A sweet little story that has its scary aspects (for the reader age group) but no real creepiness, Odd and the Frost Giants is not only a fun tale that includes Norse mythology, but also manages to include some important points about human differences without being preachy or pedantic. A fine middle reader from Neil Gaiman, one I wouldn't hesitate to give as a gift to a bright 8-12 year-old.
A disorganized, culturally-suspect memoir of teaching in Qatar. The inflammatory title is used as a teaser that never actually delivers an anecdote. The book contains a number of grammatical errors, which is especially problematic for an English teacher. Disappointing and, I imagine, offensive to her former students and their families.
Better than the first two in the series, this concluding volume explodes the narrative's assumptive frame and answers some of my earlier concerns about reductive culture-building, revealing this to be a structural element of the story rather than a failure of the writing. Good job, Roth!
I haven't read any other reviews yet, but I assume that all teen readers everywhere feel ripped off and angry that Tris and Four's love cannot conquer all. Them's the breaks in a non-wish-gratifying dystopian tale. Again, good job! Roth escapes the genre in the end. That, too, is frame-breaking.
One of, I think, three more-or-less first-person narratives from the group of 7 survivors rescued from Toul Sleng (S-21), a Khmer Rouge prison in Phnom Penh, when the Vietnamese retook the city. (More than 7 survived Toul Sleng, but the others seem to have been early releases.) Bou Meng's account, which forms the core of this volume, appears to be an edited oral account. With the additional explanatory matter included, it is coherent and easy to understand, if not to fathom. Bou Meng describes his life, incarceration, torture, and preservation by the Khmer Rouge. Like most people held and interrogated in this prison, he has little idea why he was suspect.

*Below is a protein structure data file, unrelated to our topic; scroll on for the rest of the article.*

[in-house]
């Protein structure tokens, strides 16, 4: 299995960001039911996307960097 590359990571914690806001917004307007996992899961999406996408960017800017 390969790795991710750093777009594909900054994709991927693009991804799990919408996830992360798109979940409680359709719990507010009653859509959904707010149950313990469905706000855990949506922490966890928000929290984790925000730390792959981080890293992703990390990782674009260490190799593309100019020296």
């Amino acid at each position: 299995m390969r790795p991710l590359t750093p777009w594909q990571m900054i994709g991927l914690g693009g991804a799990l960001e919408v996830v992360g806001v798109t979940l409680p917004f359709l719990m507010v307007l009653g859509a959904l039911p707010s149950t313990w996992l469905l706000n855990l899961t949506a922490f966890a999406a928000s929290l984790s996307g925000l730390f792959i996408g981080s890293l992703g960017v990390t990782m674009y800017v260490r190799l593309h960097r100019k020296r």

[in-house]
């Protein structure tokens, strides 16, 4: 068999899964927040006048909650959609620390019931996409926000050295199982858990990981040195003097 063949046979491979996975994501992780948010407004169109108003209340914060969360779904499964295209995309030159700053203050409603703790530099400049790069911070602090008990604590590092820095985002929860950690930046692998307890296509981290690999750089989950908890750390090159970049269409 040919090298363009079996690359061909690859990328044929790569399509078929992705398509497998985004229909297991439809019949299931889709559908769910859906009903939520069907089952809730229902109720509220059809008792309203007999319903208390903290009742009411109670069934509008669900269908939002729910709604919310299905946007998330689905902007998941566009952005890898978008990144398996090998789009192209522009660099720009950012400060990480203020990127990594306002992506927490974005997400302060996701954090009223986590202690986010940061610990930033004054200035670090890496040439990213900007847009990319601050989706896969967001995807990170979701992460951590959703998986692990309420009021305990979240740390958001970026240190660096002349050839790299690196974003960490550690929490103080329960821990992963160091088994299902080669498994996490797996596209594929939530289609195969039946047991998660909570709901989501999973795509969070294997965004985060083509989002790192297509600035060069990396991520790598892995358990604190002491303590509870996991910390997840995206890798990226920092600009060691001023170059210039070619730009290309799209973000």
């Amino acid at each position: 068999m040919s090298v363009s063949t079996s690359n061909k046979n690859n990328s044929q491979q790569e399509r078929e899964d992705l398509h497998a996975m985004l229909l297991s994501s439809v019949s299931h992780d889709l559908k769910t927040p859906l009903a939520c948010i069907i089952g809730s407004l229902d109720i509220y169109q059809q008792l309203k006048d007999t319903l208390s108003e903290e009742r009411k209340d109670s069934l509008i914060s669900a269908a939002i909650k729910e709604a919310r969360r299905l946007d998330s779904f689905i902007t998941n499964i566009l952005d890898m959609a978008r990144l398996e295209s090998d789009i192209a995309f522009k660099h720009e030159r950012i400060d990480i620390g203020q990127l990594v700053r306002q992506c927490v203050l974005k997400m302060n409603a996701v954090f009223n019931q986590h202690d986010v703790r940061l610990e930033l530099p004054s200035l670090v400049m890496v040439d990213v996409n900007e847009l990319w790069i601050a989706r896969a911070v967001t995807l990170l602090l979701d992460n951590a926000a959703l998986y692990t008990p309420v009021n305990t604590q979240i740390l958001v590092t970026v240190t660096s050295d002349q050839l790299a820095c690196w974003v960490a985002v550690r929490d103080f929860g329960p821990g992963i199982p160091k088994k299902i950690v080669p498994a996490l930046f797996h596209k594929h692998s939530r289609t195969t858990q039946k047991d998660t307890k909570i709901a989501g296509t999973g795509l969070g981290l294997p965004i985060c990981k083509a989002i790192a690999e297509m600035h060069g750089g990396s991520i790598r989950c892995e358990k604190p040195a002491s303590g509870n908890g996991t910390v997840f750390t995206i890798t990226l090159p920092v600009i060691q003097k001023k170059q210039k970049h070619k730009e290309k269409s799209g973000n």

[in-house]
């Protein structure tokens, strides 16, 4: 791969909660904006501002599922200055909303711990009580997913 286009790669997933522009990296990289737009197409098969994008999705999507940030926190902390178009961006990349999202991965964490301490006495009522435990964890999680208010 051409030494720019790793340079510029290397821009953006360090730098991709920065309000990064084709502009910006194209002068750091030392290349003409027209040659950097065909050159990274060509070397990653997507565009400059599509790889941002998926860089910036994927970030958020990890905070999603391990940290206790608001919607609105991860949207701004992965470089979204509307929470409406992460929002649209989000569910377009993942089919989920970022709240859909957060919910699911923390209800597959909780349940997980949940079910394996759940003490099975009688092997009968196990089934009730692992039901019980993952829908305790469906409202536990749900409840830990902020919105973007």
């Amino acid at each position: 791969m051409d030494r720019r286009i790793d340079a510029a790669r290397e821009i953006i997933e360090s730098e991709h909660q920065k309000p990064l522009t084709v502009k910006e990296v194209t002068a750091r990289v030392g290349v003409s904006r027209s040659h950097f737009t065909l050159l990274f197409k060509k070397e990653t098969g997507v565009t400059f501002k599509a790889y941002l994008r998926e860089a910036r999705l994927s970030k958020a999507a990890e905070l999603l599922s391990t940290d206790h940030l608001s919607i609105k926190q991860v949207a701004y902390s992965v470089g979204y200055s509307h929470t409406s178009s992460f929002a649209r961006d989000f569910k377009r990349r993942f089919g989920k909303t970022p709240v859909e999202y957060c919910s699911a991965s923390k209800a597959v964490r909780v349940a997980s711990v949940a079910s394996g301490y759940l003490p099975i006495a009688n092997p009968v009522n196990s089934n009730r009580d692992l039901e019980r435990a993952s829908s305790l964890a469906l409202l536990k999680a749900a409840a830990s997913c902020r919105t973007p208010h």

Bou Meng sells copies of this book in the courtyard of the prison. For more information, see http://www.nytimes.com/2009/05/17/world/asia/17cambo.html?_r=0
As is true for Bou Meng's book as well, this is one of three more-or-less first-person narratives from the group of 7 survivors rescued from Toul Sleng (S-21), a Khmer Rouge prison in Phnom Penh, when the Vietnamese retook the city. Chum Mey's account is somewhat less-well edited than Bou Meng's, but his book includes his confession (sic), as recorded by his interrogators.
Like Bou Meng, he describes his life, incarceration, torture, and preservation by the Khmer Rouge. Like most people held and interrogated in this prison, he has little idea why he was suspect.
Chum Mey sells copies of this book in the courtyard of the prison. He is politically active in Cambodia. For more information, see http://www.nytimes.com/2009/05/17/world/asia/17cambo.html?_r=0
This second installment advances the story through both action and information.
The reader learns more about angels and their politics, as well as the utility of strong relationships. Penryn matures over the compressed time scale covered here, evincing greater empathy and continuing to articulate her relational needs to herself. This, against a foreground of fast-paced events and sword-mediated flashbacks, demonstrates that it is possible for lovestruck teens in urban fantasy dystopias to enact their angst without artificially intruding on and disrupting the urgent momentum of the story's events.
Written at a high school/intro college level, this volume describes the rise and fall of the Khmer Rouge using photographs and explanatory text. Generally clear, though additional sources of information might be useful for novices to this history, and valuable for the detail and immediacy provided by the photos.